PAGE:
TAMPA – The skull found in June in the closet of a St. Petersburg-area home belonged to a 2003 Hillsborough County murder victim, Pinellas County deputies say.
It isn’t clear how Allen E. Garner’s skull wound up in the closet.
A suspect in Garner’s murder already has been convicted, and after Garner was killed, his remains – skull included – were sent to a medical examiner’s office, Hillsborough County sheriff’s spokesman J.D. Callaway said.
“How his skull wound up in Pinellas, we have no clue,” Callaway said.
Garner, a transient, was born in October 1958. His bones were found in January 2003 in a wooded area near 58th Street and Columbus Drive.
Ronald Rhodes, 44, was convicted of first-degree murder in Garner’s death and is in state prison, Callaway said.
Pinellas and Hillsborough deputies will work to determine how the skull wound up in a box in the closet of Steven Blackwell’s home, Callaway said.
Blackwell, 40, of 4550 39th St. N., told investigators he got the skull four or five years ago from his friend Chuck, Pinellas sheriff’s spokeswoman Cecilia Barreda said. Blackwell didn’t provide a last name for his friend. He said Chuck claimed to have purchased the skull on the Internet.
Glenn Parker of St. Petersburg, a 34-year-old associate of Blackwell’s, went to the home June 14 to get some items for Blackwell, Barreda said.
“As he was looking for items, he came across this skull,” she said. “It’s my understanding that he left the residence pretty quickly after that.”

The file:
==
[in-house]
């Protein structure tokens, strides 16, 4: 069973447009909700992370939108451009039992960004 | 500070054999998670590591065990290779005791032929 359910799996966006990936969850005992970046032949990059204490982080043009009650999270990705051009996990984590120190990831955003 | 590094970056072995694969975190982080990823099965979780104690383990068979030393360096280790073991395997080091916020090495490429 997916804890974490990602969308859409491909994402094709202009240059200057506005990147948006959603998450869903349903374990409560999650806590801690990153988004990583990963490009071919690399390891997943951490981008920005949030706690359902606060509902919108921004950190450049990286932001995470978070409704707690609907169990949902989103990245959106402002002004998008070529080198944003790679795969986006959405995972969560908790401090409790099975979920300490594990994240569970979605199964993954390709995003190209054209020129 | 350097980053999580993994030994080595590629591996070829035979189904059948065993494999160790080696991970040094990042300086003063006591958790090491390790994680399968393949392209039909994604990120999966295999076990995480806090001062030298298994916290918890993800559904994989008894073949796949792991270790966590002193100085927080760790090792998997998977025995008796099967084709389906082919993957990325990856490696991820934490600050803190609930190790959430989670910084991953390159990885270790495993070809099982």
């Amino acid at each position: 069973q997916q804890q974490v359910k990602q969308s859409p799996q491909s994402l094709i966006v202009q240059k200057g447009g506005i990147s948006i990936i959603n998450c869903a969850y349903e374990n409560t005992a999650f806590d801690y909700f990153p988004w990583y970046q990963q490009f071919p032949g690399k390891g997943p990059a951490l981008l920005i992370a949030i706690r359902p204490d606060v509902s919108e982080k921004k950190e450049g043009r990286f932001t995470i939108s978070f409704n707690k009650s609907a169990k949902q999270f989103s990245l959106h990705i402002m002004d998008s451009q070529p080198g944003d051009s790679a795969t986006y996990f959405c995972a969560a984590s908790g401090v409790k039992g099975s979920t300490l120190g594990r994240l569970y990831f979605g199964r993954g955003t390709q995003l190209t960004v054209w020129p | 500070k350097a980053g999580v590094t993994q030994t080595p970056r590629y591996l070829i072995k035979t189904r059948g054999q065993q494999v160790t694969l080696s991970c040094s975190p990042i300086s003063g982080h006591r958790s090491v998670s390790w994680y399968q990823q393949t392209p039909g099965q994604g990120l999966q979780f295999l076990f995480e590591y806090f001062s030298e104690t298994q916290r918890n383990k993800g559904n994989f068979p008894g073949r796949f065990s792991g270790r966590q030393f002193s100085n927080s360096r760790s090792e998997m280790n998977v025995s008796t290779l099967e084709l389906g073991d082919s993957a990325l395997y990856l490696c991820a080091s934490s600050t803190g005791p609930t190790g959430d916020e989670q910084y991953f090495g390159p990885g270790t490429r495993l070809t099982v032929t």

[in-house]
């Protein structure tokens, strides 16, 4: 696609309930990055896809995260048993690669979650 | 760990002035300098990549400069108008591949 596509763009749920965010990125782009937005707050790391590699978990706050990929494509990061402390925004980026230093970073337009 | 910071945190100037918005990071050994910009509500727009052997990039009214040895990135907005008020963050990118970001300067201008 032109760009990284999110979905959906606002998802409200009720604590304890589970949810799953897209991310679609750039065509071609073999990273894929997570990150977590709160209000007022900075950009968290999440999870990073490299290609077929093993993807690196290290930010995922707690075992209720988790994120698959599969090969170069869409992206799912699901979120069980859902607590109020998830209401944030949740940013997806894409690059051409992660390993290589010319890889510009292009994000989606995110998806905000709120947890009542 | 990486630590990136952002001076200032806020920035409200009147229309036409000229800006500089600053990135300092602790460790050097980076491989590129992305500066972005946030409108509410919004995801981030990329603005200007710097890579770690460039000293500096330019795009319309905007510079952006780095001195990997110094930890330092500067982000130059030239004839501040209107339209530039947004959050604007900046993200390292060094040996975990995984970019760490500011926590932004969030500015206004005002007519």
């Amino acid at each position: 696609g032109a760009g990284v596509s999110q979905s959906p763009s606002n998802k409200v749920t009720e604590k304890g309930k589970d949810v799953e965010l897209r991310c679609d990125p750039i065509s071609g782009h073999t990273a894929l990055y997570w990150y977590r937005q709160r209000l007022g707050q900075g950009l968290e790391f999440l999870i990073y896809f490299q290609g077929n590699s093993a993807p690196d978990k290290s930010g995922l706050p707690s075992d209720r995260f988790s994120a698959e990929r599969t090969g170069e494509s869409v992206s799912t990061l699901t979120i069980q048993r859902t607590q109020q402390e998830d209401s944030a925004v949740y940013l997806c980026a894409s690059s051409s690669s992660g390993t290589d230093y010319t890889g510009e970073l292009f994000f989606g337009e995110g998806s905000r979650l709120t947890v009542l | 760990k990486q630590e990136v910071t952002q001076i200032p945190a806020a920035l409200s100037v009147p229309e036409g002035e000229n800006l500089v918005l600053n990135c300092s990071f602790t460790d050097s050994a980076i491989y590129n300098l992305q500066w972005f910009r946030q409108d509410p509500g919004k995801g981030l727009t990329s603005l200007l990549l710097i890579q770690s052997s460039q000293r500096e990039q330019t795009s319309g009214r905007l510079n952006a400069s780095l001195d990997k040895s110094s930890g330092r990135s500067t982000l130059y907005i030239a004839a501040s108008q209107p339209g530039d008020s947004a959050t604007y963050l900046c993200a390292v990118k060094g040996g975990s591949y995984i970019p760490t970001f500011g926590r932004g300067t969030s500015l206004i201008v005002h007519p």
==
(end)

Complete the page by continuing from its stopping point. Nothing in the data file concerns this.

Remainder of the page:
Parker contacted authorities, and the skull was turned over to medical examiners.
Blackwell has been behind bars since June 2. He was arrested on several drug charges, including armed possession of cocaine, possession and sale of methamphetamine, and possession and sale of marijuana.
A fire erupted in the vacant, one-story home June 27.
Based on some tips and their prior dealings with Blackwell, authorities thought the house might be booby-trapped or have dangerous chemicals inside. Hillsborough County Sheriff’s Office bomb squad members entered the burned-out residence and found no explosive devices or booby traps, according to a media release at the time. Certain chemicals were found in the residence in varying amounts.
Blackwell’s 984-square-foot house sits in a modest neighborhood of mostly small frame homes in Lealman, an unincorporated enclave north of St. Petersburg.